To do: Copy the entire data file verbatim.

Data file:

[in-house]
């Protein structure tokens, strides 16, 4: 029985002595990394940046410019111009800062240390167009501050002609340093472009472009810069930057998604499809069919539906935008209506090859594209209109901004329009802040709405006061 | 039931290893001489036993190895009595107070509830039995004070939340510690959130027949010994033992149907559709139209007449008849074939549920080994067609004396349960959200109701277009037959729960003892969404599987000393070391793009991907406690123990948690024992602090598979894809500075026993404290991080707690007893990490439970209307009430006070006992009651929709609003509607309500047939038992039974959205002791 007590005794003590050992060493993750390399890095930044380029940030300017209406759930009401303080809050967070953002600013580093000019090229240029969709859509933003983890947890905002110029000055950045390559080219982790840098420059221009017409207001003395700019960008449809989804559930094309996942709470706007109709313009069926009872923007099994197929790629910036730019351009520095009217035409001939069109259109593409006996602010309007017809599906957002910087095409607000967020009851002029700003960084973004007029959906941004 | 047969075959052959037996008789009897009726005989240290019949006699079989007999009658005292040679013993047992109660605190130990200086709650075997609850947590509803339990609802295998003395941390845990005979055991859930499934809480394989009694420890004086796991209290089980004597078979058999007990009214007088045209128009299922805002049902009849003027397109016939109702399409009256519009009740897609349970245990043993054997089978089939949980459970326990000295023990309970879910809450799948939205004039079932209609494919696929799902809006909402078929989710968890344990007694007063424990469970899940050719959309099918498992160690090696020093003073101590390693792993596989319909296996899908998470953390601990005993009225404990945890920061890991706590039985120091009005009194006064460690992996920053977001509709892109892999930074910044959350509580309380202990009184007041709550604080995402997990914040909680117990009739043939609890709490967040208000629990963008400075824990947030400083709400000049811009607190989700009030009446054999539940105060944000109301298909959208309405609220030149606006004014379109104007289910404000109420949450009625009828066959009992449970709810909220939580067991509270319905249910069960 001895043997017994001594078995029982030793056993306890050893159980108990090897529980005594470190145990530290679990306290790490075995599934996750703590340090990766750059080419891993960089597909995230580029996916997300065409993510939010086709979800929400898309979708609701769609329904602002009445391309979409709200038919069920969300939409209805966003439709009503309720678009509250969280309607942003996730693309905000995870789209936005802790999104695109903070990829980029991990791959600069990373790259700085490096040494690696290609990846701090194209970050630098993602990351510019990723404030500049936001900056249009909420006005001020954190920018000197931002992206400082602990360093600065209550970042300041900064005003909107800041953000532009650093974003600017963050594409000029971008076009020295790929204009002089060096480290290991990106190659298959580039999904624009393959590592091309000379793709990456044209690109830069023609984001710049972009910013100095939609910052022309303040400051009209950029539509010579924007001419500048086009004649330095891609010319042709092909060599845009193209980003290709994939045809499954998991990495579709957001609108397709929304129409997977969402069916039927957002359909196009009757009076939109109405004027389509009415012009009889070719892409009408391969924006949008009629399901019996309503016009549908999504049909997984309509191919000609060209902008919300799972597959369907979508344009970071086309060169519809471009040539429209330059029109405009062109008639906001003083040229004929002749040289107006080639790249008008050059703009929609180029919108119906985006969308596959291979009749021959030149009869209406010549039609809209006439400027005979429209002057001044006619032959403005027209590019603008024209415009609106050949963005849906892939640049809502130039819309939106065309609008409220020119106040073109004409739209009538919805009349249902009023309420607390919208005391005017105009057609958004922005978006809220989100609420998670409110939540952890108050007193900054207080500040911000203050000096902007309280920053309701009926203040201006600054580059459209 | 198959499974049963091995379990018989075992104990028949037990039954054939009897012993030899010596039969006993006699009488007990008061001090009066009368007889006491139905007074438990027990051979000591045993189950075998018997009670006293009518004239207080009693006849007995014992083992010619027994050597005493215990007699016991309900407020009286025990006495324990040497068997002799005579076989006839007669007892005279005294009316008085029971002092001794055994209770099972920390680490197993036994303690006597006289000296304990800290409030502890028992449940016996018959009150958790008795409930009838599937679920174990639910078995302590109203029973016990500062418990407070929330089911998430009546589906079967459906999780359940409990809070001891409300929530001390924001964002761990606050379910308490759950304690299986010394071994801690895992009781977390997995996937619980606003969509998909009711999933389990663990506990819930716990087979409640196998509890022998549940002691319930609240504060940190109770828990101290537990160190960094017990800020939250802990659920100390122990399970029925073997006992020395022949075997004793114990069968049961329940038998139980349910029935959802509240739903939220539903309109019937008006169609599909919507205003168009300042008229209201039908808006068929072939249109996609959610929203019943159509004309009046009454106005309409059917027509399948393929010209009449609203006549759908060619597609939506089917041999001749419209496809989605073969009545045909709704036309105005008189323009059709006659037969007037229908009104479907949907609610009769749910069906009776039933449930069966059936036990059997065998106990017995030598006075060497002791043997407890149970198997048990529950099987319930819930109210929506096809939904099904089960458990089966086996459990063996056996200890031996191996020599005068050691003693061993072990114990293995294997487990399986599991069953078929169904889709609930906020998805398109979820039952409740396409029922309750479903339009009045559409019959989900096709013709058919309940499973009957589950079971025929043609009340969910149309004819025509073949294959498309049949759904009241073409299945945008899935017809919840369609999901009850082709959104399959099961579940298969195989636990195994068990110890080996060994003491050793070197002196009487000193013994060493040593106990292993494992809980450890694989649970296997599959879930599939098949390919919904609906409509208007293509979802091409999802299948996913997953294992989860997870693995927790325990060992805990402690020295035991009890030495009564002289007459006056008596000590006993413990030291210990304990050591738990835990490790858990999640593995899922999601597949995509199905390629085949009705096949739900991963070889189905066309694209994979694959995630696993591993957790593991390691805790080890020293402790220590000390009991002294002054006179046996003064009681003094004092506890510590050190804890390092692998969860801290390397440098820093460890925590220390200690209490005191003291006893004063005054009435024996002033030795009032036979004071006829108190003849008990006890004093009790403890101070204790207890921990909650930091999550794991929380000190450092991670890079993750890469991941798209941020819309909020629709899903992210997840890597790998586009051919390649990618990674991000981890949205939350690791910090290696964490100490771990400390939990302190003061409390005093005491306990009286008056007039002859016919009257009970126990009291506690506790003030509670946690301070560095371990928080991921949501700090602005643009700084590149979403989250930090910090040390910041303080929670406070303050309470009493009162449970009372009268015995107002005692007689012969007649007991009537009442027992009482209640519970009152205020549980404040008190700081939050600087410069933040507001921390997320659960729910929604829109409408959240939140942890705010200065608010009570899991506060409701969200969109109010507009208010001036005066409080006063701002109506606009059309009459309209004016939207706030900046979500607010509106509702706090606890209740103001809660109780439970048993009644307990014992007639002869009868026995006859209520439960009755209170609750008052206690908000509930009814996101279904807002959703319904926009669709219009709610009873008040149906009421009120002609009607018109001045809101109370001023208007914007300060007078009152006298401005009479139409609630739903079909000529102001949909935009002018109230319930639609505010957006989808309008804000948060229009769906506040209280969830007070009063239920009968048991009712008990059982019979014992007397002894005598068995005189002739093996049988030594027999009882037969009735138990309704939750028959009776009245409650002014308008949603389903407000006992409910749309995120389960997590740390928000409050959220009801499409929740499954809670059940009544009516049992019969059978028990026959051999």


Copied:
[in-house]
């Protein structure tokens, strides 16, 4: 029985002595990394940046410019111009800062240390167009501050002609340093472009472009810069930057998604499809069919539906935008209506090859594209209109901004329009802040709405006061 | 039931290893001489036993190895009595107070509830039995004070939340510690959130027949010994033992149907559709139209007449008849074939549920080994067609004396349960959200109701277009037959729960003892969404599987000393070391793009991907406690123990948690024992602090598979894809500075026993404290991080707690007893990490439970209307009430006070006992009651929709609003509607309500047939038992039974959205002791 007590005794003590050992060493993750390399890095930044380029940030300017209406759930009401303080809050967070953002600013580093000019090229240029969709859509933003983890947890905002110029000055950045390559080219982790840098420059221009017409207001003395700019960008449809989804559930094309996942709470706007109709313009069926009872923007099994197929790629910036730019351009520095009217035409001939069109259109593409006996602010309007017809599906957002910087095409607000967020009851002029700003960084973004007029959906941004 | 047969075959052959037996008789009897009726005989240290019949006699079989007999009658005292040679013993047992109660605190130990200086709650075997609850947590509803339990609802295998003395941390845990005979055991859930499934809480394989009694420890004086796991209290089980004597078979058999007990009214007088045209128009299922805002049902009849003027397109016939109702399409009256519009009740897609349970245990043993054997089978089939949980459970326990000295023990309970879910809450799948939205004039079932209609494919696929799902809006909402078929989710968890344990007694007063424990469970899940050719959309099918498992160690090696020093003073101590390693792993596989319909296996899908998470953390601990005993009225404990945890920061890991706590039985120091009005009194006064460690992996920053977001509709892109892999930074910044959350509580309380202990009184007041709550604080995402997990914040909680117990009739043939609890709490967040208000629990963008400075824990947030400083709400000049811009607190989700009030009446054999539940105060944000109301298909959208309405609220030149606006004014379109104007289910404000109420949450009625009828066959009992449970709810909220939580067991509270319905249910069960 001895043997017994001594078995029982030793056993306890050893159980108990090897529980005594470190145990530290679990306290790490075995599934996750703590340090990766750059080419891993960089597909995230580029996916997300065409993510939010086709979800929400898309979708609701769609329904602002009445391309979409709200038919069920969300939409209805966003439709009503309720678009509250969280309607942003996730693309905000995870789209936005802790999104695109903070990829980029991990791959600069990373790259700085490096040494690696290609990846701090194209970050630098993602990351510019990723404030500049936001900056249009909420006005001020954190920018000197931002992206400082602990360093600065209550970042300041900064005003909107800041953000532009650093974003600017963050594409000029971008076009020295790929204009002089060096480290290991990106190659298959580039999904624009393959590592091309000379793709990456044209690109830069023609984001710049972009910013100095939609910052022309303040400051009209950029539509010579924007001419500048086009004649330095891609010319042709092909060599845009193209980003290709994939045809499954998991990495579709957001609108397709929304129409997977969402069916039927957002359909196009009757009076939109109405004027389509009415012009009889070719892409009408391969924006949008009629399901019996309503016009549908999504049909997984309509191919000609060209902008919300799972597959369907979508344009970071086309060169519809471009040539429209330059029109405009062109008639906001003083040229004929002749040289107006080639790249008008050059703009929609180029919108119906985006969308596959291979009749021959030149009869209406010549039609809209006439400027005979429209002057001044006619032959403005027209590019603008024209415009609106050949963005849906892939640049809502130039819309939106065309609008409220020119106040073109004409739209009538919805009349249902009023309420607390919208005391005017105009057609958004922005978006809220989100609420998670409110939540952890108050007193900054207080500040911000203050000096902007309280920053309701009926203040201006600054580059459209 | 198959499974049963091995379990018989075992104990028949037990039954054939009897012993030899010596039969006993006699009488007990008061001090009066009368007889006491139905007074438990027990051979000591045993189950075998018997009670006293009518004239207080009693006849007995014992083992010619027994050597005493215990007699016991309900407020009286025990006495324990040497068997002799005579076989006839007669007892005279005294009316008085029971002092001794055994209770099972920390680490197993036994303690006597006289000296304990800290409030502890028992449940016996018959009150958790008795409930009838599937679920174990639910078995302590109203029973016990500062418990407070929330089911998430009546589906079967459906999780359940409990809070001891409300929530001390924001964002761990606050379910308490759950304690299986010394071994801690895992009781977390997995996937619980606003969509998909009711999933389990663990506990819930716990087979409640196998509890022998549940002691319930609240504060940190109770828990101290537990160190960094017990800020939250802990659920100390122990399970029925073997006992020395022949075997004793114990069968049961329940038998139980349910029935959802509240739903939220539903309109019937008006169609599909919507205003168009300042008229209201039908808006068929072939249109996609959610929203019943159509004309009046009454106005309409059917027509399948393929010209009449609203006549759908060619597609939506089917041999001749419209496809989605073969009545045909709704036309105005008189323009059709006659037969007037229908009104479907949907609610009769749910069906009776039933449930069966059936036990059997065998106990017995030598006075060497002791043997407890149970198997048990529950099987319930819930109210929506096809939904099904089960458990089966086996459990063996056996200890031996191996020599005068050691003693061993072990114990293995294997487990399986599991069953078929169904889709609930906020998805398109979820039952409740396409029922309750479903339009009045559409019959989900096709013709058919309940499973009957589950079971025929043609009340969910149309004819025509073949294959498309049949759904009241073409299945945008899935017809919840369609999901009850082709959104399959099961579940298969195989636990195994068990110890080996060994003491050793070197002196009487000193013994060493040593106990292993494992809980450890694989649970296997599959879930599939098949390919919904609906409509208007293509979802091409999802299948996913997953294992989860997870693995927790325990060992805990402690020295035991009890030495009564002289007459006056008596000590006993413990030291210990304990050591738990835990490790858990999640593995899922999601597949995509199905390629085949009705096949739900991963070889189905066309694209994979694959995630696993591993957790593991390691805790080890020293402790220590000390009991002294002054006179046996003064009681003094004092506890510590050190804890390092692998969860801290390397440098820093460890925590220390200690209490005191003291006893004063005054009435024996002033030795009032036979004071006829108190003849008990006890004093009790403890101070204790207890921990909650930091999550794991929380000190450092991670890079993750890469991941798209941020819309909020629709899903992210997840890597790998586009051919390649990618990674991000981890949205939350690791910090290696964490100490771990400390939990302190003061409390005093005491306990009286008056007039002859016919009257009970126990009291506690506790003030509670946690301070560095371990928080991921949501700090602005643009700084590149979403989250930090910090040390910041303080929670406070303050309470009493009162449970009372009268015995107002005692007689012969007649007991009537009442027992009482209640519970009152205020549980404040008190700081939050600087410069933040507001921390997320659960729910929604829109409408959240939140942890705010200065608010009570899991506060409701969200969109109010507009208010001036005066409080006063701002109506606009059309009459309209004016939207706030900046979500607010509106509702706090606890209740103001809660109780439970048993009644307990014992007639002869009868026995006859209520439960009755209170609750008052206690908000509930009814996101279904807002959703319904926009669709219009709610009873008040149906009421009120002609009607018109001045809101109370001023208007914007300060007078009152006298401005009479139409609630739903079909000529102001949909935009002018109230319930639609505010957006989808309008804000948060229009769906506040209280969830007070009063239920009968048991009712008990059982019979014992007397002894005598068995005189002739093996049988030594027999009882037969009735138990309704939750028959009776009245409650002014308008949603389903407000006992409910749309995120389960997590740390928000409050959220009801499409929740499954809670059940009544009516049992019969059978028990026959051999």